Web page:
Ventura Councilwoman Bean Says She'll Forgo Reelection : Government: Retiring lawmaker, the only woman and the oldest member on the board, plans to give up politics.


Confirming earlier remarks hinting at retirement, Ventura City Councilwoman Cathy Bean said Sunday that she would not seek reelection when her term expires in November.

The one-term councilwoman, who is the sole female and oldest member of the governing panel, said she hoped not just to retire from office, but from political activism as well.

"I'm 65 years old and I've led a very, very busy life--all of it contributing to the betterment of society," Bean said. "I think it's time to do some of the things I want to do."

Before joining the City Council 3 1/2 years ago, the former elementary school teacher wet her feet in Ventura slow-growth politics as a member of the Ventura County League of Women Voters and founder of the Alliance for Ventura's Future, a grass-roots organization that pressured the City Council to curb growth.

Bean surprised political insiders when she and Councilmen Gary Tuttle and Todd Collart won seats on the City Council on a slow-growth platform in 1989.

Bean's is one of four of the council's seven seats up for election in the fall. Councilmen Tuttle, Collart and Jim Monahan have said they will seek reelection.

So far, five challengers--all with pro-business platforms pushing tourism and development--have announced they will be candidates.

They are Nancy Cloutier, 61, publisher and editor of the Ventura County & Coast Reporter; Charles Kistner, 33, a political consultant; Dick Massa, 52, owner of a medical supply company; Clark Owens, 56, a real estate broker, and Ken Schmitz, 36, a certified public accountant.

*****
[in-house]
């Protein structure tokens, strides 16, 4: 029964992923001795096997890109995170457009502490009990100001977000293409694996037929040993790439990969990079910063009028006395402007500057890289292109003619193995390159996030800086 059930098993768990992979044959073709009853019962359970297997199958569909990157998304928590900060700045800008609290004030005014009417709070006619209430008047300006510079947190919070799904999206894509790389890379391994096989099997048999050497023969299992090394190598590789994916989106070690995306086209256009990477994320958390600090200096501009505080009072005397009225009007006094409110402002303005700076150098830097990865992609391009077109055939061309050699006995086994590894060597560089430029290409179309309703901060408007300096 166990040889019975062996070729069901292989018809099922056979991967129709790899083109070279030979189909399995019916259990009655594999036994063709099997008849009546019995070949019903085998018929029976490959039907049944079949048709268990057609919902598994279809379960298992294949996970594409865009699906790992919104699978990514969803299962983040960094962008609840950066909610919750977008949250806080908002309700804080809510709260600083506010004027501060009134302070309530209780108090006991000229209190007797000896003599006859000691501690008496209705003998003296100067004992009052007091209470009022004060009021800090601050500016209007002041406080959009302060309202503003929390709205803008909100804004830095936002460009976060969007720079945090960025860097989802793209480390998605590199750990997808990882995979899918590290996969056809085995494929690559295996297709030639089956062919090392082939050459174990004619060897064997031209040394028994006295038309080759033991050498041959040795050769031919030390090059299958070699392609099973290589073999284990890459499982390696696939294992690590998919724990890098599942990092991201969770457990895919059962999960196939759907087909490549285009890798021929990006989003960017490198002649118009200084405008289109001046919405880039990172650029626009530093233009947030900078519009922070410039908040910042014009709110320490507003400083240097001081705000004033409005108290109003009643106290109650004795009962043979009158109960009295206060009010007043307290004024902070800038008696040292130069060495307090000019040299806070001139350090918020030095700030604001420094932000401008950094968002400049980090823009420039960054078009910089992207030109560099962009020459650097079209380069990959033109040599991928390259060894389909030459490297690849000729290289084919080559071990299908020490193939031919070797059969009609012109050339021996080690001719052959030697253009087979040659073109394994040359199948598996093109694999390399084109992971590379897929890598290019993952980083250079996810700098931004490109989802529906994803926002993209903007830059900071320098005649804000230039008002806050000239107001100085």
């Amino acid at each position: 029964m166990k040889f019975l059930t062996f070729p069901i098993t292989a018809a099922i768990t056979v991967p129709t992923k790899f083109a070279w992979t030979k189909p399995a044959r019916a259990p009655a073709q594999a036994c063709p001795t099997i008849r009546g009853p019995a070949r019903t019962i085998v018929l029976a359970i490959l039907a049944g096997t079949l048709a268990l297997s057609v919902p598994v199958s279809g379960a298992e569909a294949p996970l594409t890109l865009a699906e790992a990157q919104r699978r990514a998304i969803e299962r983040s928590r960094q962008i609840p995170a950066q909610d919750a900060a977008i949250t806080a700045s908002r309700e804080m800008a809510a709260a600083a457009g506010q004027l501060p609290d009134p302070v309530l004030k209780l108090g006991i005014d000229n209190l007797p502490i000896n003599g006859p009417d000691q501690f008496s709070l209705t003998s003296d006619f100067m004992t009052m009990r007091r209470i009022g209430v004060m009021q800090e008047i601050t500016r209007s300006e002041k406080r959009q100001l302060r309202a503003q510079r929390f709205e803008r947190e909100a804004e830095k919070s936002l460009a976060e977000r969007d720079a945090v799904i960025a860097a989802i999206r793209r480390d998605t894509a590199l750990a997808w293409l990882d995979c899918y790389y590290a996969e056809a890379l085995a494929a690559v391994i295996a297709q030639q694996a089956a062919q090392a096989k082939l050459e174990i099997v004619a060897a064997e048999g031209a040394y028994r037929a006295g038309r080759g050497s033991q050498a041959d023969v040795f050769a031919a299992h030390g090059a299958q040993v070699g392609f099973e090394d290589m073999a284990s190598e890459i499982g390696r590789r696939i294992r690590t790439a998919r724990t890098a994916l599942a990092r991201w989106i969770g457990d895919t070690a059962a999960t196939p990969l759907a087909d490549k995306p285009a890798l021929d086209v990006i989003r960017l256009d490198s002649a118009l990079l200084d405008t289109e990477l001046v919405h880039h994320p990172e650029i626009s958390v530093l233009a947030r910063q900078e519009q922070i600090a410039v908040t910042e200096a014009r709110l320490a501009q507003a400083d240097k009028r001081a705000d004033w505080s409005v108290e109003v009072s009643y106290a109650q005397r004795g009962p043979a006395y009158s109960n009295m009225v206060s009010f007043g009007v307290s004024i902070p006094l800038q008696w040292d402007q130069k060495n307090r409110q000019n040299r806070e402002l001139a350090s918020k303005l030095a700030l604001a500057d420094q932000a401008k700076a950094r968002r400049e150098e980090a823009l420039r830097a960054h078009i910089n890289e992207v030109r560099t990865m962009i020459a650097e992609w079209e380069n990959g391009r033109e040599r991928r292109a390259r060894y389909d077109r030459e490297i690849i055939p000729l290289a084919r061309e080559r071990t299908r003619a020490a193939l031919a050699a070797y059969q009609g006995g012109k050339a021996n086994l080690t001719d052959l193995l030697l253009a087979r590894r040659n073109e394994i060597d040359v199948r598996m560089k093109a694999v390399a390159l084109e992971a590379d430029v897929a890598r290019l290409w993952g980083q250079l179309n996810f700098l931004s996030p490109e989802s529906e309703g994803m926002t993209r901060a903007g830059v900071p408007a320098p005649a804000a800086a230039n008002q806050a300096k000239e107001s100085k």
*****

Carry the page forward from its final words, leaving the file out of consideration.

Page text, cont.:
Today is the first day for candidates to officially file their petitions for candidacy.

"It is going to be a very interesting race," said Monahan, adding that Bean's decision not to run again did not surprise him.

"It was very difficult for her," he said. "She was always complaining about the lateness of the council meetings and the closed sessions."

But Bean said the difficulties she faced were not the late-night meetings.

"If you think like I do, you don't get a lot of financial support and the letters to the editor aren't always complimentary," Bean said. "People don't feel like they want to put in this kind of work to get blasted or be totally unappreciated."

Ventura Mayor Greg Carson praised Bean as "a lady of great convictions."

"I've always enjoyed working with her," Carson said. "I just hope we'll see other women--and other candidates in general--coming forward."

Bean said when her term expires she plans to vacation in New Mexico, visit her son in North Carolina and stay out of politics.

"I'm going to do my best to keep out of trouble," she said. "But just when you think you can relax, something will pop up. It always does."

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